thiefofvoices: Profile of a person with long black hair in a ponytail wearing a high-collared leather jacket, hair obscuring their eyes (machine empathy)
[personal profile] thiefofvoices
Sooner or later I will do an introductory post, about me or about what I want to use this journal for, or both, but for now I think I'm just going to talk briefly about cyborgs without saying much in the way of anything at all. (I'm planning on making a more in-depth post on my personal cyborgian opinions later on. When I don't fail at words.)

I was recently reminded of The Cyborg Manifesto, which I had read awhile back but not absorbed. I reread it today, and I still don't think I've properly absorbed it all the way, but more sank in than last time, and that's always a good thing.

I'm not entirely sure I agree with everything in it, though it poses neat ideas, but I'd be hard-pressed to discuss what it was that bothered me without another read-through (someday I will print it out and comb through on paper -- I'm infinitely better at critical reading that way, not to say I was all that great at critical reading to begin with). The quotes I've taken out, also, speak to me with a different -- though similar -- definition of 'cyborg', a more personal one. A personal identity definition rather than a societal identity definition, I could say. By far a more science-fictional take on said identity, at least.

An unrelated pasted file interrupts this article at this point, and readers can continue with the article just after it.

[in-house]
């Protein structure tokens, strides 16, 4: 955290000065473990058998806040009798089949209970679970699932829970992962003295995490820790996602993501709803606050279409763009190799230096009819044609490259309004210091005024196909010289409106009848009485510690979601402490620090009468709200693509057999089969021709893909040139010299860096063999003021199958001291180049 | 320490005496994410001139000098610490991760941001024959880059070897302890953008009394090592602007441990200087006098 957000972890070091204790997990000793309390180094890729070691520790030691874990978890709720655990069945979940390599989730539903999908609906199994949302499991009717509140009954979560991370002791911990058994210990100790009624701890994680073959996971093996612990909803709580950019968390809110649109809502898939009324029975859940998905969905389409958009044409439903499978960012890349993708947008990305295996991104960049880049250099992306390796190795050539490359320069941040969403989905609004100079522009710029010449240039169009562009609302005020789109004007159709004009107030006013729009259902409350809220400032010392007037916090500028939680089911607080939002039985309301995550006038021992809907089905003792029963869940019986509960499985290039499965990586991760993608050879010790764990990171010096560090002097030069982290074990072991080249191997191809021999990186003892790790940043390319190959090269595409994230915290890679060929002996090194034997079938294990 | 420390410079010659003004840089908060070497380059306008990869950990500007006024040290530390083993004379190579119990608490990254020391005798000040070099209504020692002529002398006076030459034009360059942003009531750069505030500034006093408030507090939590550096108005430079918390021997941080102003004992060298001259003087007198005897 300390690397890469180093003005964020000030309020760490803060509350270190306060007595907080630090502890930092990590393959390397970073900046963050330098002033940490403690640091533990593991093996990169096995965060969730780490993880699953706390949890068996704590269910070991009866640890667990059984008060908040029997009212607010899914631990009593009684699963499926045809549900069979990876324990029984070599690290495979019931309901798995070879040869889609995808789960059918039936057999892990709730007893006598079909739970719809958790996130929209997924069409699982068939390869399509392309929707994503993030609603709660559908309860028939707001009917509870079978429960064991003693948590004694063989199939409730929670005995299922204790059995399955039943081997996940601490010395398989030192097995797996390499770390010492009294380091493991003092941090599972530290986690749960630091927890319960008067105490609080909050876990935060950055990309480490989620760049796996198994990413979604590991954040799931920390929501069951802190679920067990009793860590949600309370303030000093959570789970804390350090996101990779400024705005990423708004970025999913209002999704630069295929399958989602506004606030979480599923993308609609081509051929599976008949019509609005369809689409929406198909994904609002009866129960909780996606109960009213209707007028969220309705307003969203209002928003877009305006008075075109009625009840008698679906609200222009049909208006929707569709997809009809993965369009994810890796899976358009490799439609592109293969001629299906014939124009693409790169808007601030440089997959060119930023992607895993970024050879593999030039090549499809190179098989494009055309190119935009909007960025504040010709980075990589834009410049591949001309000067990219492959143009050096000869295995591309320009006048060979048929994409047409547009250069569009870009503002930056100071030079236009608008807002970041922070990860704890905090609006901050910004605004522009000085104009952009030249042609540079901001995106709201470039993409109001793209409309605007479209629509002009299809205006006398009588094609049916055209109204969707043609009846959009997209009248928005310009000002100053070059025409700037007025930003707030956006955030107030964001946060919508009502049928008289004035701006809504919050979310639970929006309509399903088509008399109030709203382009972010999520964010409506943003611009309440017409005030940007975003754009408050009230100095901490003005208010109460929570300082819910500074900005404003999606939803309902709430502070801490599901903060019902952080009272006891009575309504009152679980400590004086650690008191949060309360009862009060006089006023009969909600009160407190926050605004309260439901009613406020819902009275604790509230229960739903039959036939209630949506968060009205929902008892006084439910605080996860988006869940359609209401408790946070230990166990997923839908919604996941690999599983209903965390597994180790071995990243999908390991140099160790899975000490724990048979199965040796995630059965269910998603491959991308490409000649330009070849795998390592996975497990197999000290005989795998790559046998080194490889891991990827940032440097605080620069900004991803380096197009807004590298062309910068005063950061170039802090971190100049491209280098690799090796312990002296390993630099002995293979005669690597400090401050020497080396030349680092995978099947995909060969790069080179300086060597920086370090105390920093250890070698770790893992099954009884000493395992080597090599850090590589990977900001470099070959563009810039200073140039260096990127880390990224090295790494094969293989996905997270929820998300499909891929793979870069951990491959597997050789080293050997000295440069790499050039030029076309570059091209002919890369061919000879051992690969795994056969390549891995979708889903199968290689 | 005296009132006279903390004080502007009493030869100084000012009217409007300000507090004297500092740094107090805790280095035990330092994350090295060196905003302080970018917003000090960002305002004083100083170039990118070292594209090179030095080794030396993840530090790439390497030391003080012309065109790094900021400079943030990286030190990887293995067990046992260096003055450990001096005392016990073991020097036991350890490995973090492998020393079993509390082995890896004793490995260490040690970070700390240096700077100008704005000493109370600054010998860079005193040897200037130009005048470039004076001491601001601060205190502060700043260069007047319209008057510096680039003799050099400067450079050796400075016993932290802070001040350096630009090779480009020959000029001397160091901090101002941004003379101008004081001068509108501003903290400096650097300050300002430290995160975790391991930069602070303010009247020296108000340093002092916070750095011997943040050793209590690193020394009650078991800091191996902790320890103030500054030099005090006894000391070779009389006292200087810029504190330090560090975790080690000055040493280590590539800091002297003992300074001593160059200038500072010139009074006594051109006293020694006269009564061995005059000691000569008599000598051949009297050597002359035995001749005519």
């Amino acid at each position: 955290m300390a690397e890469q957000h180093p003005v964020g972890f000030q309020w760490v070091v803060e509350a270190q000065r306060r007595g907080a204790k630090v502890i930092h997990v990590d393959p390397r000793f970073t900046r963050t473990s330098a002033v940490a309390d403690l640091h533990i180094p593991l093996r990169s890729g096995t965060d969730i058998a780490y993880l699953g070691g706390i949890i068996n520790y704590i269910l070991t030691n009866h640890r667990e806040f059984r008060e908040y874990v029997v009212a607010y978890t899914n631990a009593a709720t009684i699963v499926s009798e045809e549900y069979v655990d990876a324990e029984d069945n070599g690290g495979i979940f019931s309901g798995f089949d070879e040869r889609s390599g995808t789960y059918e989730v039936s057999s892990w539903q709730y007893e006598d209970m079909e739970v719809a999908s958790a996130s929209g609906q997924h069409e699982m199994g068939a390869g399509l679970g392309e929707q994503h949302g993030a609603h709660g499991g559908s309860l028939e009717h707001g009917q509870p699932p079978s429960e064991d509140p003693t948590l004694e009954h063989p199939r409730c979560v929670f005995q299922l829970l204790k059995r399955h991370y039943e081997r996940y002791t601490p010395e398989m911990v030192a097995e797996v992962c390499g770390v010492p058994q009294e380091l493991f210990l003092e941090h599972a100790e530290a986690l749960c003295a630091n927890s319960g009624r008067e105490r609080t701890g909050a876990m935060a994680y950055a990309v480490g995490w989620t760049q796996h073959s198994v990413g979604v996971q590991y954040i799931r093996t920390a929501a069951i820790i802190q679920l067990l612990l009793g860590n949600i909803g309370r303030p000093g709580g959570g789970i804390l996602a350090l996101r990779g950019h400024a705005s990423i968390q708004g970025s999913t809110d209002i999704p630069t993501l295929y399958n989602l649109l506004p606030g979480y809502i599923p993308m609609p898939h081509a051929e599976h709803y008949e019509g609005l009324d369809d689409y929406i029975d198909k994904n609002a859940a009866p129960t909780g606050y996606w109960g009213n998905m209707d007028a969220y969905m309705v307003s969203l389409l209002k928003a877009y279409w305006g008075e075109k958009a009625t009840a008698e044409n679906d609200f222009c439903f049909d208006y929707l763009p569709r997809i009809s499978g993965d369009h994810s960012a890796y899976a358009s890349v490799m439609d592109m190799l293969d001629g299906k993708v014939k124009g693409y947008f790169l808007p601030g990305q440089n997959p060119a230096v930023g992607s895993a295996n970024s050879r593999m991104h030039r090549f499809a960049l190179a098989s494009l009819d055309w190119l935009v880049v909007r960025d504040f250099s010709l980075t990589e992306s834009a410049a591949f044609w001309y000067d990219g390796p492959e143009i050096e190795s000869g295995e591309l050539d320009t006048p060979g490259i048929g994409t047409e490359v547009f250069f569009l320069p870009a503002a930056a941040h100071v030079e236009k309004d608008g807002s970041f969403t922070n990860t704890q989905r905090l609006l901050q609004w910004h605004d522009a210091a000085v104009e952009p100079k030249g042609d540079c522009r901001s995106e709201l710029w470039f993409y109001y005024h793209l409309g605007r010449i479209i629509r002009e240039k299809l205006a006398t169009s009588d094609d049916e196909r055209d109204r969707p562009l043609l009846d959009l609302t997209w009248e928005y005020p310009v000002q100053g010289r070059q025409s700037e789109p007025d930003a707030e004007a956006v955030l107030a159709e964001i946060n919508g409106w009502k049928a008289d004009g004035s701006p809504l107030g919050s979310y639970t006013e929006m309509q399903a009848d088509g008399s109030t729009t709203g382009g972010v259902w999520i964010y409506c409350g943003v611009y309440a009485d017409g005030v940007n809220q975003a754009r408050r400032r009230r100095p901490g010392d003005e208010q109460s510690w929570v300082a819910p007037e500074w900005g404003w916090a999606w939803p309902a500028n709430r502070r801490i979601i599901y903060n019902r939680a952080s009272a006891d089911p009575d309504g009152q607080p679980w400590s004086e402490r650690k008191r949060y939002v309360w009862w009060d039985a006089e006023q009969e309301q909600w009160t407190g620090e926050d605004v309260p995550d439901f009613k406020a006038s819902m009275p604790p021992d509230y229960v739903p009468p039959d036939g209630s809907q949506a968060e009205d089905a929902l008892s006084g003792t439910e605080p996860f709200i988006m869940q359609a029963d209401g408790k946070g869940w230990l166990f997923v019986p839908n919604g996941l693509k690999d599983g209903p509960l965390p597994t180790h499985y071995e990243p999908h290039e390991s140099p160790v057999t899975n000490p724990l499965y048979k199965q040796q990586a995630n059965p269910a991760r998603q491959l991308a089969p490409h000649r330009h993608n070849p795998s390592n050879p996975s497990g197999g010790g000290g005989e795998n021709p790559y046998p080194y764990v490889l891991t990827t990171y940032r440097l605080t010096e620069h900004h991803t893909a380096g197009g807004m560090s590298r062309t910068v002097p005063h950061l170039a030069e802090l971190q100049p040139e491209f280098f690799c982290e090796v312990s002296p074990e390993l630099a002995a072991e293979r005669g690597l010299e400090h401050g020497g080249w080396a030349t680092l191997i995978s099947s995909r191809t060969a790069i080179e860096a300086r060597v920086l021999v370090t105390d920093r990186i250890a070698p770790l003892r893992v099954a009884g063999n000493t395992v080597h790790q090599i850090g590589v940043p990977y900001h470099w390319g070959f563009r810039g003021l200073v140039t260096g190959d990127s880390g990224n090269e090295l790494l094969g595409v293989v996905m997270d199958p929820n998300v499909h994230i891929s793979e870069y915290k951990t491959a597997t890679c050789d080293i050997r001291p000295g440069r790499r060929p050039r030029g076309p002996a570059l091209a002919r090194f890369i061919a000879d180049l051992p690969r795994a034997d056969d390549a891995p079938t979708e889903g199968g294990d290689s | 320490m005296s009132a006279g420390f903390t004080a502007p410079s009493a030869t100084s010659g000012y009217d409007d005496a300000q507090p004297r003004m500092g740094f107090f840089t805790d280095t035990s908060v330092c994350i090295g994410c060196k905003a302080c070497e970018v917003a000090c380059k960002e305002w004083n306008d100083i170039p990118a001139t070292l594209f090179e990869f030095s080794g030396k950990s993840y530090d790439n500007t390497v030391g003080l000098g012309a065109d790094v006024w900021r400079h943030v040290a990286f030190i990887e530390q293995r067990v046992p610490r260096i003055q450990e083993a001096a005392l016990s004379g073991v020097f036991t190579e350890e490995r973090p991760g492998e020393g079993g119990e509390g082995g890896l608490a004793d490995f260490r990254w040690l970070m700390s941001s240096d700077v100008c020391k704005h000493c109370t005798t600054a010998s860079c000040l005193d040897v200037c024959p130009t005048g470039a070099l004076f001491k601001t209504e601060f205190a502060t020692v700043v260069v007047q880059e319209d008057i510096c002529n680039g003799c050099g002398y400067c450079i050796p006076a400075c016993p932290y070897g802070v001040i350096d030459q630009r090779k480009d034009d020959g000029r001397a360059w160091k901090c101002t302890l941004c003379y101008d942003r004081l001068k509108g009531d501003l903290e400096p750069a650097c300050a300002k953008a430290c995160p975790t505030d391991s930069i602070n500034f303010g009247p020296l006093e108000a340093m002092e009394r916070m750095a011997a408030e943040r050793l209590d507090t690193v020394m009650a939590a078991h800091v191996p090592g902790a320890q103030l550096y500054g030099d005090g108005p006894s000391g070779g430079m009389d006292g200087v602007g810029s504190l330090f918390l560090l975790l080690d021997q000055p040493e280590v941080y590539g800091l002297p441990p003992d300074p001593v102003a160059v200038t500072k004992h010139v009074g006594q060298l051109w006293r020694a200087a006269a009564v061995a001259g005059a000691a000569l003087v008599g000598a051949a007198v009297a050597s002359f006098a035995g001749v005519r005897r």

Take them with what you wish. Or, read the entire thing and take them both with context and without.

"The cyborg is resolutely committed to partiality, irony, intimacy, and perversity. It is oppositional, utopian, and completely without innocence. No longer structured by the polarity of public and private, the cyborg defines a technological polls based partly on a revolution of social relations in the oikos, the household. Nature and culture are reworked; the one can no longer be the resource for appropriation or incorporation by the other. The relationships for forming wholes from parts, including those of polarity and hierarchical domination, are at issue in the cyborg world. Unlike the hopes of Frankenstein's monster, the cyborg does not expect its father to save it through a restoration of the garden; that is, through the fabrication of a heterosexual mate, through its completion in a finished whole, a city and cosmos. The cyborg does not dream of community on the model of the organic family, this time without the oedipal project. The cyborg would not recognize the Garden of Eden; it is not made of mud and cannot dream of returning to dust. Perhaps that is why I want to see if cyborgs can subvert the apocalypse of returning to nuclear dust in the manic compulsion to name the Enemy. Cyborgs are not reverent; they do not re-member the cosmos. They are wary of holism, but needy for connection- they seem to have a natural feel for united front politics, but without the vanguard party. The main trouble with cyborgs, of course, is that they are the illegitimate offspring of militarism and patriarchal capitalism, not to mention state socialism. But illegitimate offspring are often exceedingly unfaithful to their origins. Their fathers, after all, are inessential."